Employee support and adjustments in the age of Covid

What do HR managers need to know about hybrid working with disabled employees?

Woman sitting at desk in workspaceAre you doing enough to provide your employees with 'reasonable adjustments' to be able to perform at their best?

The Equality Act 2010 requires employers and service providers to make reasonable adjustments to allow disabled people to access the same opportunities and services as non-disabled people.

When the Covid-19 pandemic hit, the complexity of reasonable adjustments that employers need to provide increased. 

On Tuesday 26 April, BT Group and AbilityNet discussed how to ensure you're providing (and receiving) reasonable adjustments in the workplace, particularly in light of Covid-19 and its effect on disabled employees. Our panellists also shared some of the assistive technology that can help in the workplace.

What did the webinar cover?

The webinar covered:

  • a focus on how organisations can and have responded to Covid-19's effect on employees 
  • best practices and advice for organisations wishing to make beneficial changes
  • examples of assistive technology that can help in the workplace
  • a discussion of HR considerations, what employees should expect from employers, and the provisions employers should provide to their workforce

Meet the panellists

The panel included:

Lina ChauhanBT logo - the letters BT inside a purple circleLina Chauhan, Group Ergonomic, Musculoskeletal and Wellbeing Specialist, BT Group

Lina is an Advanced Occupational Health & Musculoskeletal Health Physiotherapist and has worked in the industry for 15 years. She is very passionate about helping people stay healthy at work. For BT Group plc she works as an Ergonomic, Musculoskeletal and Wellbeing Specialist within a leadership and collaborative role, driving forward optimum health and wellbeing in the workplace.

On the webinar, Lina spoke about BT's focus on its employees' workstation set up and and adjustments was amplified to support health and wellbeing and working from home at the start of the Covid-19 pandemic in 2020.

Mairead ComerfordMairead Comerford, Head of HR, AbilityNet

Mairéad has been working within HR since 1987. Fresh out of university she began working at BT as a generalist HR administrator through to manager on its graduate recruitment programme. Mairéad joined AbilityNet (a Disability Confident Leader) in 2011 as Head of HR, covering all aspects of HR: engagement, change, employee relations, employment law, and performance. 

In the webinar, Mairead discussed the resources available to help make adjustments in the workplace and to build workplace processes that are as accessible as possible.

Adam Tweed, Innovation Consultant for Education and Workplace, AbilityNet

Adam Tweed smiling at cameraWith a BSc in Psychology and a career spanning IT in both the commercial and education sectors, Adam is a self-described jack-of-all-trades. The move to AbilityNet, initially as a Disabled Students' Allowances (DSA) and Workplace Needs Assessor, combined both his passion for people and for technology and the intersection of the two.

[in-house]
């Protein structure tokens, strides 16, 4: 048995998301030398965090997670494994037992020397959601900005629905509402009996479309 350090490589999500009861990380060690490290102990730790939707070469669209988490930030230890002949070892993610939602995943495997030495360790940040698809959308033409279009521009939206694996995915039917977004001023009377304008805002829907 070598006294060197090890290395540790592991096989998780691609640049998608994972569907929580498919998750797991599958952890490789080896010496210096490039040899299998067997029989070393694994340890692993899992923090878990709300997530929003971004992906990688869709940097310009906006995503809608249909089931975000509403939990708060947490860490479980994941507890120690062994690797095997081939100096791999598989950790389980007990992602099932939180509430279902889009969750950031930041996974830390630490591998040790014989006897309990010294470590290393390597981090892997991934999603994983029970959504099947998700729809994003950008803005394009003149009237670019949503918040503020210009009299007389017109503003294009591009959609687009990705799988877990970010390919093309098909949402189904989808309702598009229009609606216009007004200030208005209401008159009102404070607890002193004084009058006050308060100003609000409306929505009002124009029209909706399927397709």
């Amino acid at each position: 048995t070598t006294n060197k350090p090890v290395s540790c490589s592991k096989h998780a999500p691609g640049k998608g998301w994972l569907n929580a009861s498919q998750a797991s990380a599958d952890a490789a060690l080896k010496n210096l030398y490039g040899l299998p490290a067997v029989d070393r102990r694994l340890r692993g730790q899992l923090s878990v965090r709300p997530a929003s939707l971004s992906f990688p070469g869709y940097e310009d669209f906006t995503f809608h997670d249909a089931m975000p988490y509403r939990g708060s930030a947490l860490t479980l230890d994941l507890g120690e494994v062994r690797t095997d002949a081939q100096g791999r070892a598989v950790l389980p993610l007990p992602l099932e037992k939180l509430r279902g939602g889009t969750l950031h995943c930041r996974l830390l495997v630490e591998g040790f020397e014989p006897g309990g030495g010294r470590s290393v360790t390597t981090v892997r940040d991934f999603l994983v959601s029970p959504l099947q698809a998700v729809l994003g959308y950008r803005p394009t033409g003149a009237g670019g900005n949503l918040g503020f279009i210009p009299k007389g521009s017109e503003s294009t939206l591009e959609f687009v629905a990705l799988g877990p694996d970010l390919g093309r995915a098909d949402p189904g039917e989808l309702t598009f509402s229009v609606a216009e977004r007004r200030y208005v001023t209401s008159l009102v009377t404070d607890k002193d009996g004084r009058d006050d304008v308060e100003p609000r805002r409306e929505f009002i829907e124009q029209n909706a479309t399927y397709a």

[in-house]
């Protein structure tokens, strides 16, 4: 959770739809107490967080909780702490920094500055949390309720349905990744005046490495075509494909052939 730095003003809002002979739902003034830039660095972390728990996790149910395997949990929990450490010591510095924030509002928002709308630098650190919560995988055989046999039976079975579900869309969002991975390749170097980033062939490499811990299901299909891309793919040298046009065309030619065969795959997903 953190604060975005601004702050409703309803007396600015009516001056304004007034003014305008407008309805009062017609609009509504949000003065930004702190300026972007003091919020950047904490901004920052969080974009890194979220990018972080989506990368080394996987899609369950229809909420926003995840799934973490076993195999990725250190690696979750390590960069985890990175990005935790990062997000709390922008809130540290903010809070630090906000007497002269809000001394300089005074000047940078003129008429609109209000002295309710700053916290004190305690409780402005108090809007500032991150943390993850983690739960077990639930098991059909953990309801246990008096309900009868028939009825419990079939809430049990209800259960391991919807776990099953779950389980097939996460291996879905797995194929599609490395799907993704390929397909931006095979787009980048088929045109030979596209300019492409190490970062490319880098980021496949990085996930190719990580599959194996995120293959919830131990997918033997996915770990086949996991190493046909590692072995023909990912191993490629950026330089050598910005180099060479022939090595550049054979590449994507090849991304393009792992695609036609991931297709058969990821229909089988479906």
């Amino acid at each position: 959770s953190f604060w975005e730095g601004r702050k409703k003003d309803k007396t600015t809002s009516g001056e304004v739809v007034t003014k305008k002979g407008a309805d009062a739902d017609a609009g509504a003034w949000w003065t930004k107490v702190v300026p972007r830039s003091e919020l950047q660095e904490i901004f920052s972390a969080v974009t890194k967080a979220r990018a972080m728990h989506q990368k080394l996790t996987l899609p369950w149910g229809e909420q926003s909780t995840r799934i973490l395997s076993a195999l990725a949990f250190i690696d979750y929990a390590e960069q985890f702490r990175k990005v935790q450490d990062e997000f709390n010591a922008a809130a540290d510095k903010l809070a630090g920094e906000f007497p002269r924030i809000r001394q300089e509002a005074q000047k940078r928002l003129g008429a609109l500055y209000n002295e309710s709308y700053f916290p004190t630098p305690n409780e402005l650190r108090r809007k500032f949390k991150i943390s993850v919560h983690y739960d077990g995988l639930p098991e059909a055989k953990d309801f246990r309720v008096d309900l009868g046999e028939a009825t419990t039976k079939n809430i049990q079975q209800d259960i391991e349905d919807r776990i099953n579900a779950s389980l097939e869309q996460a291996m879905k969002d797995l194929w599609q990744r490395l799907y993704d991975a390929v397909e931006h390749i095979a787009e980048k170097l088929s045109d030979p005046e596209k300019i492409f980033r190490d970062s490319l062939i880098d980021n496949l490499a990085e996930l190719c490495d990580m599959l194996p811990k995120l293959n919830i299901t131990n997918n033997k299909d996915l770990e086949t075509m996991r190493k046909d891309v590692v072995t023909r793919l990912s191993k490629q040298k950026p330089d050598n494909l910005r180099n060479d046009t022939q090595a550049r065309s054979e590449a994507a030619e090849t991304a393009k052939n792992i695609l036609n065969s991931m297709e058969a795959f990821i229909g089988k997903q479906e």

In the webinar, Adam explained how reasonable adjustments don’t have to be expensive and how assistive technology can empower employees. 

Webinar FAQs

You can find the webinar recording, slides and a transcript below. 

You can find an archive of our webinars on our website and we also offer paid role-based accessibility training.

Find out more in our webinars FAQs and sign up to our next free webinar in our AbilityNet Live webinar series.

AbilityNet also offers workplace training to help you build a workplace that is inclusive by design and uses technology to enable all employees to perform at their best.


This webinar lasted 60 minutes and included an opportunity to pose questions to the guests. The panel were able to answer many questions from attendees during the live session, which you can find by watching the webinar playback or accessing the transcript. Here are some additional questions we weren't able to answer at the time:

Q: Lina in your experience, have you come across ultra-lightweight headsets? All the ones I have tried caused neurological pain in the face.

Lina: Thanks for your question! I have reached out to my colleagues at BT who have suggested:
Plantronics/ Poly do an ultra-lightweight headset now in the UK as showing on their UK website now.
In particular, the STARSET H31CD is advertised as “ultra-lightweight” and suggests it is often used in air traffic roles etc and rests behind the ear.
When considering headsets, I suggest considering the less plastic on the headset then the lighter the headset might be, so the headsets with over the ear, around the ear and neckband wearing styles might be lighter than the conventional binaural or monaural wearing style headsets.